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Online Credit And Debit Card Fraud Rose 21% In First Half Of 2020, Warns BPFI

By Donna Ahern
Online Credit And Debit Card Fraud Rose 21% In First Half Of 2020, Warns BPFI

Banking & Payments Federation Ireland (BPFI) has said that online credit and debit card fraud rose by 21% in the first half of 2020.

BPFI today published the latest debit and credit card fraud losses for the first half of 2020 which amounted to €12.2 million and more than 143,000 fraudulent debit and credit card transactions.

The figures come as consumers are being urged to be extra cautious during the upcoming Easter period and in light of this week’s announcement that many of the current COVID restrictions are set to continue in the weeks ahead.

Speaking about the latest data and the importance of taking extra precautions as consumers continue to shop online more than ever before Brian Hayes, chief executive BPFI said, “These latest figures were recorded in the first six months of 2020, a period which saw the beginning of COVID-19 lockdown restrictions which dramatically transformed our shopping behaviour."

"Reflecting these restrictions and lifestyle changes, we saw a 21% rise in ‘card not present’ fraud transactions. This fraud usually takes place online when the fraudster uses the details of a debit or credit card they have stolen but the physical card itself does not need to be present during the transaction," he added.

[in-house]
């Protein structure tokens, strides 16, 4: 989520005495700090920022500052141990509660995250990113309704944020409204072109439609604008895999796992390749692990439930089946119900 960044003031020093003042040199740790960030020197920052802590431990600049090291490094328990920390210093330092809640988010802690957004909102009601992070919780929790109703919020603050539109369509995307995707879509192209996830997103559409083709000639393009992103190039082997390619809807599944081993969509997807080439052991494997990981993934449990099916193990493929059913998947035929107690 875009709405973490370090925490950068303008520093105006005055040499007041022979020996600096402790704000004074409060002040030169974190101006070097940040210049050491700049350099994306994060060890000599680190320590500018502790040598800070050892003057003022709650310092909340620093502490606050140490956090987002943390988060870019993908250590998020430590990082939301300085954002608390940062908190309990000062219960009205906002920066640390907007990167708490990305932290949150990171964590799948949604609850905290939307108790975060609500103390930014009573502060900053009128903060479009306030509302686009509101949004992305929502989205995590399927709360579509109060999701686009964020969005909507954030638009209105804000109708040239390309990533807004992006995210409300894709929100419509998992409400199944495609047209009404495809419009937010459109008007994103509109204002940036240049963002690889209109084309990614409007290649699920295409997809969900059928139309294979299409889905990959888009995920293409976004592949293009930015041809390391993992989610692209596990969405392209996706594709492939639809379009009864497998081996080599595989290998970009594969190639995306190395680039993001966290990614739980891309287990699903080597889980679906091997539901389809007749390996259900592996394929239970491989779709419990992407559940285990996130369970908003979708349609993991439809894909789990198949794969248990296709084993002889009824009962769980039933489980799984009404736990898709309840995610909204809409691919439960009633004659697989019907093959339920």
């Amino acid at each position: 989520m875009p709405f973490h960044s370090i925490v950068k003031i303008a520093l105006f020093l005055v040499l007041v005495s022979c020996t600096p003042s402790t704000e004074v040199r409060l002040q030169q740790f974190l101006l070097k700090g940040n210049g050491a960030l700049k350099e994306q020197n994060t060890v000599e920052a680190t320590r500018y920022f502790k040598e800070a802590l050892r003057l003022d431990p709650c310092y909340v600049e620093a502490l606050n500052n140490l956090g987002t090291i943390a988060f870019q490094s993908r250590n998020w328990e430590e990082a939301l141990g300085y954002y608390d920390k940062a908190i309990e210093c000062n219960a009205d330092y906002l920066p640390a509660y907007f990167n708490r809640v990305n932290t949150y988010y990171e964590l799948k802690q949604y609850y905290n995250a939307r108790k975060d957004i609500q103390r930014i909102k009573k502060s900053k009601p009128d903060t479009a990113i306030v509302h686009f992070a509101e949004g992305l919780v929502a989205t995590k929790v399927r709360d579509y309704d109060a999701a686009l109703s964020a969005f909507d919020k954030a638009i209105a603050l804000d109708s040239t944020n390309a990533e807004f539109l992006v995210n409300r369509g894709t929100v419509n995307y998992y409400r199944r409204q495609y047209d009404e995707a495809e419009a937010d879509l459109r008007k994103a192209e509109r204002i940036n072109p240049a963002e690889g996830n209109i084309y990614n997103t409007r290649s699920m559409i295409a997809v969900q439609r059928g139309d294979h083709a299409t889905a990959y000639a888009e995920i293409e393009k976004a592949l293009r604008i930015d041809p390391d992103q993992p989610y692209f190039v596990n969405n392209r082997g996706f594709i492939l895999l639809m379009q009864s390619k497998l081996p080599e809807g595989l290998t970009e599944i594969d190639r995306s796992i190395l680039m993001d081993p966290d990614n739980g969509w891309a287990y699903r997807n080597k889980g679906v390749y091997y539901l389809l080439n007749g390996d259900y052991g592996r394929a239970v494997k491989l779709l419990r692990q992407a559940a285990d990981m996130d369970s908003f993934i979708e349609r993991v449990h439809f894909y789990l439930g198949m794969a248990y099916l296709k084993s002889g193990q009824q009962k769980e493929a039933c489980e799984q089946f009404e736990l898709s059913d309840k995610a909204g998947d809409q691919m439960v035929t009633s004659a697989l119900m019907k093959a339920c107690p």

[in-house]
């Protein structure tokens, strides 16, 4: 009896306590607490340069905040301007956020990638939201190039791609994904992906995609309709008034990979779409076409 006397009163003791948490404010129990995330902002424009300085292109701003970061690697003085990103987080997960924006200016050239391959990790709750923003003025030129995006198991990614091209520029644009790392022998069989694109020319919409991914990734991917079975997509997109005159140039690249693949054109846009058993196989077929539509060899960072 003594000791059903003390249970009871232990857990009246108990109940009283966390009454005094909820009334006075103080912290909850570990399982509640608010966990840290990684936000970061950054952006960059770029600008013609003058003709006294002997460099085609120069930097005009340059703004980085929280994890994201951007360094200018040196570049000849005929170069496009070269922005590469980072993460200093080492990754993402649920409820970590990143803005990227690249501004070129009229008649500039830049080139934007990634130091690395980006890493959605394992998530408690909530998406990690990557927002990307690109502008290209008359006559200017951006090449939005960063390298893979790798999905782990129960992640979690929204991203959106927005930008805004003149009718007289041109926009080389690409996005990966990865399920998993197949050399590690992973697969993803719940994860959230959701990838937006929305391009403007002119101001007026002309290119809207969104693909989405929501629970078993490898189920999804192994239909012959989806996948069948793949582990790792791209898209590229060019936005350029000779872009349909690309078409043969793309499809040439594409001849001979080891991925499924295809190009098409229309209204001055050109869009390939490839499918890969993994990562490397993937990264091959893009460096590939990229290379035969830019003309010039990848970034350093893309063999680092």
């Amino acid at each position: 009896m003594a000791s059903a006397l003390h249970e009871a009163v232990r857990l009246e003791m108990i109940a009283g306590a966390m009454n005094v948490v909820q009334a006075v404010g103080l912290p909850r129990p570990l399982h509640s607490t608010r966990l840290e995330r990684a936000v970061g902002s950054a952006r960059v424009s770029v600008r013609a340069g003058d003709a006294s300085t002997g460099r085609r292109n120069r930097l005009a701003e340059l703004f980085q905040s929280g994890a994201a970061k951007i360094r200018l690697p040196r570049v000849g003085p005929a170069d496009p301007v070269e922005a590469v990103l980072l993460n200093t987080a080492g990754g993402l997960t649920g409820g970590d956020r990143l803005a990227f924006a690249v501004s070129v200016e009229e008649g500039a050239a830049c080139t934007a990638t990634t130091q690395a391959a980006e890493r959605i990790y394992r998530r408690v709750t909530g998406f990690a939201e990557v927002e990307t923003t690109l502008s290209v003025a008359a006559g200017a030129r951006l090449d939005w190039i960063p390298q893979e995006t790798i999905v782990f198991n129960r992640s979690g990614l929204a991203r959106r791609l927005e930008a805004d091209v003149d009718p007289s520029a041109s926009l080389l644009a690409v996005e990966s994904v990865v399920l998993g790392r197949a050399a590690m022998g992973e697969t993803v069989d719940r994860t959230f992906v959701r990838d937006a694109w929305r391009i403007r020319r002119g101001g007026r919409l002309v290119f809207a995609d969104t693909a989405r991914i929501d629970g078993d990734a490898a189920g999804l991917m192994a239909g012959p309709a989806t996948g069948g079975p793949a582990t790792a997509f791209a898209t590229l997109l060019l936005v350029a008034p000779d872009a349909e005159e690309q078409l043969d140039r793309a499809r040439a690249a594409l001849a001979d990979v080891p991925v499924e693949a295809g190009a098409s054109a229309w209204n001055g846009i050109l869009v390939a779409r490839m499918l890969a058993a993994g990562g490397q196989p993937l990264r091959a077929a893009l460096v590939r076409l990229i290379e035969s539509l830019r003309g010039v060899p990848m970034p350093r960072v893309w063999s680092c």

Obtaining Information 

Looking at how fraudsters are obtaining customer's card information BPFI said it can see that 72% of all fraudulent transactions involved the theft of card details.

Fraudsters do this mainly by using fake text messages, email scams or fake websites to get a hold of a consumer’s card details and go on to use those details to make fraudulent payments mostly online, it added.

"This is a very worrying trend that we are seeing, and we cannot stress enough the need for customers to be on high alert particularly as we approach the popular Easter shopping period and Bank Holiday weekend ahead,” warned Hayes.

“Despite the fact that the theft of card details led to a large majority of fraudulent transactions, lost or stolen cards still accounted for about 21% of card fraud. This underlines the ongoing need for consumers to be vigilant when using their card in-store and our key advice in that regard is to always treat your card as you would your cash and keep it safe at all times,” he added.

© 2021 Checkout – your source for the latest Irish retail news. Article by Donna Ahern. Click sign up to subscribe to Checkout.

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